Were no history lessons learned from the horrific events of the past century? “Pacifism and dialogue,” as proclaimed by contributor Ali Hossaini (“At war with oneself,” Over to You, Oct. 1), was epitomized by Britain’s prime minister Neville Chamberlain in that now-infamous statement “peace for our time.” Millions of people were killed in the years prior to and during the Second World War. Among others, at least 12 million Jewish and non-Jewish innocents were murdered by the Nazis before Europe’s war ended. And approximately eight million civilian Chinese were killed, often brutally tortured beforehand, by Imperial Japanese soldiers in the late 1930s, while the world stood by. Pacifism, along with ignorance and denial, allowed Stalin to starve to death a similar number of Ukrainians in the early to mid-1930s. Did all those Canadian soldiers who were killed in the Second World War die in vain? No, they died so that Canadian pacifists could organize rallies extolling the virtues of pacifism and dialogue.
M. J. Drozd, Edmonton
Ready for what?
The cover of your Oct. 1 issue proclaims loudly “America’s ready. Are the rest of us?” Without trying to belittle the tragedy in New York City and Washington, I would ask exactly what is America ready for? Was America prepared on Sept. 11 when it allowed 19 terrorists to board U.S. flights within the space of a few minutes? Was America prepared over the previous several months when these terrorists routinely travelled in and out of the United States, attended flight schools and participated in other activities preparing themselves for their mission? America had let its guard down. The terrorists didn’t slip through the Canadian immigration system, which is so often likened to a sieve by some American politicians and others. They went straight through the American sieve. America may find that the only way to combat this menace effectively will be to eliminate the root cause, which to many in the underdeveloped world is American foreign policy. I don’t see a lot of indication that America is even beginning to recognize that fact.
Stan Shepherd, North Vancouver
Here in our area of Saskatchewan, we regularly have hunters from the United States at this time of the year. Those with whom we have spoken have, in explanation of the massive deployment of regular troops against a country still in the Stone Age, responded with: “Well, we have to do something, we can’t just sit there and take it.” We should not be locked into accepting the response of a country that can’t take the time to strategize a reasoned and thoughtful approach before launching into war. How does a bully come to terms with himself? How can the world “bell the cat”?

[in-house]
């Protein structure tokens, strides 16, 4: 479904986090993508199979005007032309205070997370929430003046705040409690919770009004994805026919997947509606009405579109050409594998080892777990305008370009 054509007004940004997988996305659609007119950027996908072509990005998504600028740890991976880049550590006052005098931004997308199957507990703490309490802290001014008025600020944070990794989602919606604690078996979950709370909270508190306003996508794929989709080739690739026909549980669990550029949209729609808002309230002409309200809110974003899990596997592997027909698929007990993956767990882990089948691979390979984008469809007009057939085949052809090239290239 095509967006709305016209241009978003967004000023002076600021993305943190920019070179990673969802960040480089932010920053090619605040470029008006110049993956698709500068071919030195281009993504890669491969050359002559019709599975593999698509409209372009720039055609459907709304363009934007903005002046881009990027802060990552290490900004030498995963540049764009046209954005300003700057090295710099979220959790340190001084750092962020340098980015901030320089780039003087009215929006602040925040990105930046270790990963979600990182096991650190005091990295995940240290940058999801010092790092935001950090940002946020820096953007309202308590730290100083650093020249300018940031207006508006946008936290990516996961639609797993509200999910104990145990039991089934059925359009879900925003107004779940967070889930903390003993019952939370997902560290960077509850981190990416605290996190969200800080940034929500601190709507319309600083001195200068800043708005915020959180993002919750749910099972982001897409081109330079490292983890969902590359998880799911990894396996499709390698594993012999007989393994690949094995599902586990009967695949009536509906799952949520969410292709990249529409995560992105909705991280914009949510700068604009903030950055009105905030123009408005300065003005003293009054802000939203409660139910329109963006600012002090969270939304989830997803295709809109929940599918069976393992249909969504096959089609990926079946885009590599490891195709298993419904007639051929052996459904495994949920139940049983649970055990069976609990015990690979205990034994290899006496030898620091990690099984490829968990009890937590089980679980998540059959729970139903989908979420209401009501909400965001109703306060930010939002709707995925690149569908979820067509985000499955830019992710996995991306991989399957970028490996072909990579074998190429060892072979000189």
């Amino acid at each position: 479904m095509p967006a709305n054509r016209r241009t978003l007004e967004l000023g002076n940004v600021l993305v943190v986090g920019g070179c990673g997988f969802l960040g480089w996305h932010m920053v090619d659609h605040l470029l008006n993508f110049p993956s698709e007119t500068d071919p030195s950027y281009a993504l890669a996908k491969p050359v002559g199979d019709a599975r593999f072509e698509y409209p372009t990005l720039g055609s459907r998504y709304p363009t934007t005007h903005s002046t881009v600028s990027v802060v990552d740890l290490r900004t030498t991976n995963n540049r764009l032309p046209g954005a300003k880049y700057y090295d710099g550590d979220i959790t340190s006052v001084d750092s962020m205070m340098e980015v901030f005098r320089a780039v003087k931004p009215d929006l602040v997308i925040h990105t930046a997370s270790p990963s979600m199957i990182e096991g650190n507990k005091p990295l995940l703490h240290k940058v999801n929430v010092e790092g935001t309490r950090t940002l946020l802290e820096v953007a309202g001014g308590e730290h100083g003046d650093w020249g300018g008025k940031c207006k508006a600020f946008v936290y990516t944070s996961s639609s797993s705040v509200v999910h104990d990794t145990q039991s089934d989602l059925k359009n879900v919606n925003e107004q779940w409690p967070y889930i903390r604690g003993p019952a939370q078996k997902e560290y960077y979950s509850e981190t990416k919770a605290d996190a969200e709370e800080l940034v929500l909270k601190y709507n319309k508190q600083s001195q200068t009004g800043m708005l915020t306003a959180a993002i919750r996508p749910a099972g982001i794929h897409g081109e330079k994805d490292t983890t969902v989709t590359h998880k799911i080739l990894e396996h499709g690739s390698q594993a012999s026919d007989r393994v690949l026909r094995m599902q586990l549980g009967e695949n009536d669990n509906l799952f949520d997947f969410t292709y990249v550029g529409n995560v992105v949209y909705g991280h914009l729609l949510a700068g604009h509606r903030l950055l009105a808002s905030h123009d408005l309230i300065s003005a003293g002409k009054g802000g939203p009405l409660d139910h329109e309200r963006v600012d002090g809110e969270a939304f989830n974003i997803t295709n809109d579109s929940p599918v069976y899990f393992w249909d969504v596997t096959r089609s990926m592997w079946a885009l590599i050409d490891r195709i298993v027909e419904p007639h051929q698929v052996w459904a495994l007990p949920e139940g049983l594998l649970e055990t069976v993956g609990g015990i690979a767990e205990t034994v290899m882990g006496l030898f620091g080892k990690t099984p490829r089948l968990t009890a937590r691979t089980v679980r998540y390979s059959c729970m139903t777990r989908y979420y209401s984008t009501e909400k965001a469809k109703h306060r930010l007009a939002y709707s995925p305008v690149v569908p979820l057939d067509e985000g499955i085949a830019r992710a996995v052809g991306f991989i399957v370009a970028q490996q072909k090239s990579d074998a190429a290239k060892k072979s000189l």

Dale Dewar, Wynyard, Sask.
Although he was a Liberal, former prime minister Pierre Trudeau knew how to deal with terrorists and cowards (or bleeding hearts). As much as some of us hated him, he had good old-fashioned guts. Our current Prime Minister, with his wimpy foreign policy, has shown us over and over that he has no guts at all.
Corey Caponera, Calgary
Terrorism and Israel
I am amazed at the ease with which Barbara Amiel managed to dismiss the role that terrorism played in the creation of the state of Israel (“Terrorism’s real ‘root cause,’ ” Oct. 8). So, the Haganah “fought the Jewish terrorists who were using violence to try and get the British out of Palestine.” Interesting. Has Amiel heard of Menachem Begin and Yitzhak Shamir? They were two successful Jewish terrorists whose activities hastened the departure of the British from Palestine. Incidentally, both later became prime ministers of Israel.
Anahid Melikian, Winnipeg
People who say the U.S. helped to create Osama bin Laden do not, as Barbara Amiel claims, think America should “shut up and reap what it sows.” We do, however, think in the future the U.S. should look beyond its immediate goals when dealing with politically volatile nations like Afghanistan and Iraq. Perhaps some good can come out of this abominable tragedy if America remembers there are serious consequences to choosing sides in a foreign conflict between cultures it doesn’t know or understand.
Curtis Harvie, Ottawa
A matter of perspective
Columnist Donald Coxe has been infected by George W. Bush’s black-andwhite rhetoric of “you are either with us, or with the terrorists” (“Scenario A, or worse,” Oct. 8). He suggests that anyone who will not thank the U.S. and its allied “good guys” when they eventually claim victory must be a supporter of the terrorists. It is scary to see how the events of Sept. 11 and the ensuing media campaign have turned any criticism directed towards the U.S. into a sacrilege. In claiming “the 1990s were the longest period of good times” since the First World War, Coxe might be right from the view of most Western nations. However, if he asked Afghanistan, Rwanda or Sudan, to name only a few, he might get a different answer. Sabine Schuerholz-Lehr, Duncan, B.C.
Measuring up to Foth
So, “the government is stupid and the public is naïve,” according to Allan Fotheringham (“One is a lonely number,” Oct. 8). If the media would do a better job of informing the public about this stupidity instead of endeavouring to present their actions so they appear stupid, perhaps we might measure up to Fotheringham’s high level of perception.
Ben Fear, Guelph, Ont.
“One is a lonely number” setdes it: Fotheringham for prime minister. Or would he be allergic to loneliness?
The story you want is part of the Maclean’s Archives. To access it, log in here or sign up for your free 30-day trial.
Experience anything and everything Maclean's has ever published — over 3,500 issues and 150,000 articles, images and advertisements — since 1905. Browse on your own, or explore our curated collections and timely recommendations.WATCH THIS VIDEO for highlights of everything the Maclean's Archives has to offer.